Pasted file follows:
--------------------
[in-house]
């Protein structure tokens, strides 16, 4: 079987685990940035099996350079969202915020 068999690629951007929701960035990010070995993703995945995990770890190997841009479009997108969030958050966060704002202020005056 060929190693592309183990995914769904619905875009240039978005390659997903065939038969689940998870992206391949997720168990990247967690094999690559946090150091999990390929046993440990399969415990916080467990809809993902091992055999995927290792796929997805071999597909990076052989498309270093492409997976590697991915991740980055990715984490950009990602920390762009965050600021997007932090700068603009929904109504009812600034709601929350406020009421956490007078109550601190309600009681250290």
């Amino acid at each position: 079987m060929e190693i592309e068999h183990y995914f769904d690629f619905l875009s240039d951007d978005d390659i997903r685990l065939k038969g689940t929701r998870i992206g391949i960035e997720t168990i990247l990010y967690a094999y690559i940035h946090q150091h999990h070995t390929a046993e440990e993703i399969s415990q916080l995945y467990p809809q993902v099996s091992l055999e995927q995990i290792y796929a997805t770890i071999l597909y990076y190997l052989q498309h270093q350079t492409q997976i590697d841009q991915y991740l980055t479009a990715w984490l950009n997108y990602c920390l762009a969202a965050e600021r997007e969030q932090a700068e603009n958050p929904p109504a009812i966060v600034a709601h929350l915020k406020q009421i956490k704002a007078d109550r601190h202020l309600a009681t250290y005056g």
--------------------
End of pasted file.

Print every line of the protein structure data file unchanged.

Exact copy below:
[in-house]
């Protein structure tokens, strides 16, 4: 079987685990940035099996350079969202915020 068999690629951007929701960035990010070995993703995945995990770890190997841009479009997108969030958050966060704002202020005056 060929190693592309183990995914769904619905875009240039978005390659997903065939038969689940998870992206391949997720168990990247967690094999690559946090150091999990390929046993440990399969415990916080467990809809993902091992055999995927290792796929997805071999597909990076052989498309270093492409997976590697991915991740980055990715984490950009990602920390762009965050600021997007932090700068603009929904109504009812600034709601929350406020009421956490007078109550601190309600009681250290």
């Amino acid at each position: 079987m060929e190693i592309e068999h183990y995914f769904d690629f619905l875009s240039d951007d978005d390659i997903r685990l065939k038969g689940t929701r998870i992206g391949i960035e997720t168990i990247l990010y967690a094999y690559i940035h946090q150091h999990h070995t390929a046993e440990e993703i399969s415990q916080l995945y467990p809809q993902v099996s091992l055999e995927q995990i290792y796929a997805t770890i071999l597909y990076y190997l052989q498309h270093q350079t492409q997976i590697d841009q991915y991740l980055t479009a990715w984490l950009n997108y990602c920390l762009a969202a965050e600021r997007e969030q932090a700068e603009n958050p929904p109504a009812i966060v600034a709601h929350l915020k406020q009421i956490k704002a007078d109550r601190h202020l309600a009681t250290y005056g």